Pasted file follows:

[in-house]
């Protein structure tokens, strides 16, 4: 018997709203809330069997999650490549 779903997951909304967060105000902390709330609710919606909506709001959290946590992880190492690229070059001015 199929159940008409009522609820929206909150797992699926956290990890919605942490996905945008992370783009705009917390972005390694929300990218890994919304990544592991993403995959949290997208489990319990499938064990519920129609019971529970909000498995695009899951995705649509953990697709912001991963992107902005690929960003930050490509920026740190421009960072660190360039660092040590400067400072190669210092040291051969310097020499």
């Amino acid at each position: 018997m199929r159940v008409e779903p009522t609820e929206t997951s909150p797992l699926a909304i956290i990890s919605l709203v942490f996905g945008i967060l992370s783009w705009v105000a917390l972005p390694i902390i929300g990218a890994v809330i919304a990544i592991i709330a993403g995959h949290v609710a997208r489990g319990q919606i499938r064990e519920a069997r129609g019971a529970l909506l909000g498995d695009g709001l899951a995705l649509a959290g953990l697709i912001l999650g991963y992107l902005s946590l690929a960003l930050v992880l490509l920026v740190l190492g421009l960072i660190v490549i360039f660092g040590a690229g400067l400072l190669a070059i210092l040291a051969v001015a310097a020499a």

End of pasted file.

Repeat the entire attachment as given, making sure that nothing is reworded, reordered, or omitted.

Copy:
[in-house]
């Protein structure tokens, strides 16, 4: 018997709203809330069997999650490549 779903997951909304967060105000902390709330609710919606909506709001959290946590992880190492690229070059001015 199929159940008409009522609820929206909150797992699926956290990890919605942490996905945008992370783009705009917390972005390694929300990218890994919304990544592991993403995959949290997208489990319990499938064990519920129609019971529970909000498995695009899951995705649509953990697709912001991963992107902005690929960003930050490509920026740190421009960072660190360039660092040590400067400072190669210092040291051969310097020499």
């Amino acid at each position: 018997m199929r159940v008409e779903p009522t609820e929206t997951s909150p797992l699926a909304i956290i990890s919605l709203v942490f996905g945008i967060l992370s783009w705009v105000a917390l972005p390694i902390i929300g990218a890994v809330i919304a990544i592991i709330a993403g995959h949290v609710a997208r489990g319990q919606i499938r064990e519920a069997r129609g019971a529970l909506l909000g498995d695009g709001l899951a995705l649509a959290g953990l697709i912001l999650g991963y992107l902005s946590l690929a960003l930050v992880l490509l920026v740190l190492g421009l960072i660190v490549i360039f660092g040590a690229g400067l400072l190669a070059i210092l040291a051969v001015a310097a020499a």